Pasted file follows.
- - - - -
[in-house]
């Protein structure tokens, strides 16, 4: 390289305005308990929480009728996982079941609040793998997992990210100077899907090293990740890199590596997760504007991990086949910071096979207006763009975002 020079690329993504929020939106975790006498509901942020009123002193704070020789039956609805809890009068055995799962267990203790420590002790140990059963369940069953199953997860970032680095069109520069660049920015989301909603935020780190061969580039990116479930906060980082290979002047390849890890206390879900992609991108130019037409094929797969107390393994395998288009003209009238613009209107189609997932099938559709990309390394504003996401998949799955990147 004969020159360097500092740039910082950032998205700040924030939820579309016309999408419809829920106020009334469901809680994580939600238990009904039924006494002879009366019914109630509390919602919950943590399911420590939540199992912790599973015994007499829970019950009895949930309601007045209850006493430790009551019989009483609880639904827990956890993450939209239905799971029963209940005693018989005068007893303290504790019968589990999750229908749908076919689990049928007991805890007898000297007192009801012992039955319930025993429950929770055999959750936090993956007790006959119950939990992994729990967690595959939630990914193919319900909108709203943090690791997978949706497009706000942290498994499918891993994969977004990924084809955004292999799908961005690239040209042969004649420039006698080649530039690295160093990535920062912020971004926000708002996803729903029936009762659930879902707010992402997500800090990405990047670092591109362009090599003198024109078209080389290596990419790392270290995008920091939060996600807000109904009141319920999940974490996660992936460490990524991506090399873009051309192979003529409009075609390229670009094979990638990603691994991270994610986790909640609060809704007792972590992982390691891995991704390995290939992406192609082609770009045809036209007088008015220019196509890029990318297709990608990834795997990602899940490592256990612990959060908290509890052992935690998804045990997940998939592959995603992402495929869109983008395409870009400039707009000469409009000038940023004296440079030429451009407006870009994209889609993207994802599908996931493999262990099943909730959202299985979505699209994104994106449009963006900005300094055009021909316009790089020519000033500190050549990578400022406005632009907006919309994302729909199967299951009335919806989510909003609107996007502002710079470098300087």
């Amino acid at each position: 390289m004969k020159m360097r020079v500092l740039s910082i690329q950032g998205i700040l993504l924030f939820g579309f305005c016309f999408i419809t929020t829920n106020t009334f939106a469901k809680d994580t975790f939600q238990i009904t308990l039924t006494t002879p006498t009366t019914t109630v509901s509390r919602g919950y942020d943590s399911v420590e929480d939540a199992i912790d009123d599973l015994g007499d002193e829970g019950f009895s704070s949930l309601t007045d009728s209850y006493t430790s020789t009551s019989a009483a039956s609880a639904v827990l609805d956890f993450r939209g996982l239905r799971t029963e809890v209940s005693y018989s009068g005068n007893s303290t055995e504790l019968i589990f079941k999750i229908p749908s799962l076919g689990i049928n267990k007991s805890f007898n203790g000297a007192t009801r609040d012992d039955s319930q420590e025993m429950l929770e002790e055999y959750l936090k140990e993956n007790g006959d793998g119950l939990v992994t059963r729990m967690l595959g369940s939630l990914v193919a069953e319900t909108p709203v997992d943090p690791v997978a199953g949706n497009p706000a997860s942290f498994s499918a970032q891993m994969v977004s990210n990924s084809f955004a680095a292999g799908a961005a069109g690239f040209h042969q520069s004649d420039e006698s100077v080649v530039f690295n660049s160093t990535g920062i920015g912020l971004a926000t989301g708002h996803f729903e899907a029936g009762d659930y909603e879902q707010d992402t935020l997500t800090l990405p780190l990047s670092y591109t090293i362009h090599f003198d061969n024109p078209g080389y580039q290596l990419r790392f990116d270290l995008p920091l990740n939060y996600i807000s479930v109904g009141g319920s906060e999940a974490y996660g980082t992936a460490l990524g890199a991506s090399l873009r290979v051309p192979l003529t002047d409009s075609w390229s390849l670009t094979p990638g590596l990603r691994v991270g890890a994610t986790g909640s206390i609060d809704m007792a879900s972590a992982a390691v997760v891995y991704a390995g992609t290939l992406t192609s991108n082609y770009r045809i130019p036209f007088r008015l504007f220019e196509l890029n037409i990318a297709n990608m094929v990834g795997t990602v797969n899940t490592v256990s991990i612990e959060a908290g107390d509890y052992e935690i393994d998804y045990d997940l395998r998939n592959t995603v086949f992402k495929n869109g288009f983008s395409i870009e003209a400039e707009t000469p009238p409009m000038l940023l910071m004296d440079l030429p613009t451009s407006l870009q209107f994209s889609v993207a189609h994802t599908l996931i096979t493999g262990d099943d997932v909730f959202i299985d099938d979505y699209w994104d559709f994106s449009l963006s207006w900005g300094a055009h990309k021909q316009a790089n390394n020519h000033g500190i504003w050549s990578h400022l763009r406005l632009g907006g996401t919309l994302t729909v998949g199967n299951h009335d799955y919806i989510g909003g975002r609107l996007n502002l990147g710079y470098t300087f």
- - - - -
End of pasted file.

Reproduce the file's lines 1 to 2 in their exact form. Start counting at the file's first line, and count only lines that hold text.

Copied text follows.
[in-house]
């Protein structure tokens, strides 16, 4: 390289305005308990929480009728996982079941609040793998997992990210100077899907090293990740890199590596997760504007991990086949910071096979207006763009975002 020079690329993504929020939106975790006498509901942020009123002193704070020789039956609805809890009068055995799962267990203790420590002790140990059963369940069953199953997860970032680095069109520069660049920015989301909603935020780190061969580039990116479930906060980082290979002047390849890890206390879900992609991108130019037409094929797969107390393994395998288009003209009238613009209107189609997932099938559709990309390394504003996401998949799955990147 004969020159360097500092740039910082950032998205700040924030939820579309016309999408419809829920106020009334469901809680994580939600238990009904039924006494002879009366019914109630509390919602919950943590399911420590939540199992912790599973015994007499829970019950009895949930309601007045209850006493430790009551019989009483609880639904827990956890993450939209239905799971029963209940005693018989005068007893303290504790019968589990999750229908749908076919689990049928007991805890007898000297007192009801012992039955319930025993429950929770055999959750936090993956007790006959119950939990992994729990967690595959939630990914193919319900909108709203943090690791997978949706497009706000942290498994499918891993994969977004990924084809955004292999799908961005690239040209042969004649420039006698080649530039690295160093990535920062912020971004926000708002996803729903029936009762659930879902707010992402997500800090990405990047670092591109362009090599003198024109078209080389290596990419790392270290995008920091939060996600807000109904009141319920999940974490996660992936460490990524991506090399873009051309192979003529409009075609390229670009094979990638990603691994991270994610986790909640609060809704007792972590992982390691891995991704390995290939992406192609082609770009045809036209007088008015220019196509890029990318297709990608990834795997990602899940490592256990612990959060908290509890052992935690998804045990997940998939592959995603992402495929869109983008395409870009400039707009000469409009000038940023004296440079030429451009407006870009994209889609993207994802599908996931493999262990099943909730959202299985979505699209994104994106449009963006900005300094055009021909316009790089020519000033500190050549990578400022406005632009907006919309994302729909199967299951009335919806989510909003609107996007502002710079470098300087």